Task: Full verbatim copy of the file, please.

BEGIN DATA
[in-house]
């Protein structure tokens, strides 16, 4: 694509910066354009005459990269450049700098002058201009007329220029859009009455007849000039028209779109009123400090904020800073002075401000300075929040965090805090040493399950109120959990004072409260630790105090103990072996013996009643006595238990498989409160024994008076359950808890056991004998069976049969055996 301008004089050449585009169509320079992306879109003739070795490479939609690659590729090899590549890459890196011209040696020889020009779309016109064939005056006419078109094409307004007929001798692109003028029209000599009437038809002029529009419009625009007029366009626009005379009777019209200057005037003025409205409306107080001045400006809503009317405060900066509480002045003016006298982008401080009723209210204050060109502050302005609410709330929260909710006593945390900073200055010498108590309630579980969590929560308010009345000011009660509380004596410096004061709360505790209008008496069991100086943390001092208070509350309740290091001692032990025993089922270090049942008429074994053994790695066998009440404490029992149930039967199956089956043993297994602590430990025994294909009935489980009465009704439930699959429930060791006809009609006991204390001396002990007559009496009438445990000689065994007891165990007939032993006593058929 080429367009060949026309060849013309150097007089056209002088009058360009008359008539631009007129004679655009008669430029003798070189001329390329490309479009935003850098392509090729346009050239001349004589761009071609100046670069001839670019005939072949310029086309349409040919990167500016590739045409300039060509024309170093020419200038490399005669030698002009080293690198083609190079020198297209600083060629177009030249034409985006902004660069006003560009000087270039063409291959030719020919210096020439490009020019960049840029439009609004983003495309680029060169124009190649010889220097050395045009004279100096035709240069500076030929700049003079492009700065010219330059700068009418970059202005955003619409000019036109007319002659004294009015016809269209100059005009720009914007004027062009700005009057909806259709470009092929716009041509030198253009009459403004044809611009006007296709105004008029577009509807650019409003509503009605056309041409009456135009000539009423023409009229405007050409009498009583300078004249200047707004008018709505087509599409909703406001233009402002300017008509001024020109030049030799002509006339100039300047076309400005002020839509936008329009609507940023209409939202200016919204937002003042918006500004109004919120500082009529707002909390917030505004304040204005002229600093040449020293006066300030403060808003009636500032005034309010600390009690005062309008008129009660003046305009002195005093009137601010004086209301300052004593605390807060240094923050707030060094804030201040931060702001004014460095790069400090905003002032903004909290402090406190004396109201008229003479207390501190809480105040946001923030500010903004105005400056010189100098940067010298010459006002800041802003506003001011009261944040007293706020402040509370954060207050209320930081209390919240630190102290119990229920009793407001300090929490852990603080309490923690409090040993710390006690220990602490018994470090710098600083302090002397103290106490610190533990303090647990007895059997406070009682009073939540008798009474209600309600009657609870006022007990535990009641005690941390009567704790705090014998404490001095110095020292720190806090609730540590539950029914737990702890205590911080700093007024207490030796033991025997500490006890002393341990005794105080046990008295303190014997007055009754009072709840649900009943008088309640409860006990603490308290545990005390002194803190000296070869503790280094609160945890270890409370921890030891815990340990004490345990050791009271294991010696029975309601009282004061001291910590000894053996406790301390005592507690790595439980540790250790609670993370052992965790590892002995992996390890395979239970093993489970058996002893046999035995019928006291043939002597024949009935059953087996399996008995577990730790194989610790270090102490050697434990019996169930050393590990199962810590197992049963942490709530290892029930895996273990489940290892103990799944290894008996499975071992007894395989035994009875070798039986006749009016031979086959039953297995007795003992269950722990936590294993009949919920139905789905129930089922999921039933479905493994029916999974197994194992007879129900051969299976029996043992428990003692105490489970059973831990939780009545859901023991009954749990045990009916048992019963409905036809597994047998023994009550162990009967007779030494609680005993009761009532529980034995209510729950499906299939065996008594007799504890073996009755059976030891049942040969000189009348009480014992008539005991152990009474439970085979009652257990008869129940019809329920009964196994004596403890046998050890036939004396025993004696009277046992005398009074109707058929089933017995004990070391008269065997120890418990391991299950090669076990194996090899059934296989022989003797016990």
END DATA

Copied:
[in-house]
């Protein structure tokens, strides 16, 4: 694509910066354009005459990269450049700098002058201009007329220029859009009455007849000039028209779109009123400090904020800073002075401000300075929040965090805090040493399950109120959990004072409260630790105090103990072996013996009643006595238990498989409160024994008076359950808890056991004998069976049969055996 301008004089050449585009169509320079992306879109003739070795490479939609690659590729090899590549890459890196011209040696020889020009779309016109064939005056006419078109094409307004007929001798692109003028029209000599009437038809002029529009419009625009007029366009626009005379009777019209200057005037003025409205409306107080001045400006809503009317405060900066509480002045003016006298982008401080009723209210204050060109502050302005609410709330929260909710006593945390900073200055010498108590309630579980969590929560308010009345000011009660509380004596410096004061709360505790209008008496069991100086943390001092208070509350309740290091001692032990025993089922270090049942008429074994053994790695066998009440404490029992149930039967199956089956043993297994602590430990025994294909009935489980009465009704439930699959429930060791006809009609006991204390001396002990007559009496009438445990000689065994007891165990007939032993006593058929 080429367009060949026309060849013309150097007089056209002088009058360009008359008539631009007129004679655009008669430029003798070189001329390329490309479009935003850098392509090729346009050239001349004589761009071609100046670069001839670019005939072949310029086309349409040919990167500016590739045409300039060509024309170093020419200038490399005669030698002009080293690198083609190079020198297209600083060629177009030249034409985006902004660069006003560009000087270039063409291959030719020919210096020439490009020019960049840029439009609004983003495309680029060169124009190649010889220097050395045009004279100096035709240069500076030929700049003079492009700065010219330059700068009418970059202005955003619409000019036109007319002659004294009015016809269209100059005009720009914007004027062009700005009057909806259709470009092929716009041509030198253009009459403004044809611009006007296709105004008029577009509807650019409003509503009605056309041409009456135009000539009423023409009229405007050409009498009583300078004249200047707004008018709505087509599409909703406001233009402002300017008509001024020109030049030799002509006339100039300047076309400005002020839509936008329009609507940023209409939202200016919204937002003042918006500004109004919120500082009529707002909390917030505004304040204005002229600093040449020293006066300030403060808003009636500032005034309010600390009690005062309008008129009660003046305009002195005093009137601010004086209301300052004593605390807060240094923050707030060094804030201040931060702001004014460095790069400090905003002032903004909290402090406190004396109201008229003479207390501190809480105040946001923030500010903004105005400056010189100098940067010298010459006002800041802003506003001011009261944040007293706020402040509370954060207050209320930081209390919240630190102290119990229920009793407001300090929490852990603080309490923690409090040993710390006690220990602490018994470090710098600083302090002397103290106490610190533990303090647990007895059997406070009682009073939540008798009474209600309600009657609870006022007990535990009641005690941390009567704790705090014998404490001095110095020292720190806090609730540590539950029914737990702890205590911080700093007024207490030796033991025997500490006890002393341990005794105080046990008295303190014997007055009754009072709840649900009943008088309640409860006990603490308290545990005390002194803190000296070869503790280094609160945890270890409370921890030891815990340990004490345990050791009271294991010696029975309601009282004061001291910590000894053996406790301390005592507690790595439980540790250790609670993370052992965790590892002995992996390890395979239970093993489970058996002893046999035995019928006291043939002597024949009935059953087996399996008995577990730790194989610790270090102490050697434990019996169930050393590990199962810590197992049963942490709530290892029930895996273990489940290892103990799944290894008996499975071992007894395989035994009875070798039986006749009016031979086959039953297995007795003992269950722990936590294993009949919920139905789905129930089922999921039933479905493994029916999974197994194992007879129900051969299976029996043992428990003692105490489970059973831990939780009545859901023991009954749990045990009916048992019963409905036809597994047998023994009550162990009967007779030494609680005993009761009532529980034995209510729950499906299939065996008594007799504890073996009755059976030891049942040969000189009348009480014992008539005991152990009474439970085979009652257990008869129940019809329920009964196994004596403890046998050890036939004396025993004696009277046992005398009074109707058929089933017995004990070391008269065997120890418990391991299950090669076990194996090899059934296989022989003797016990």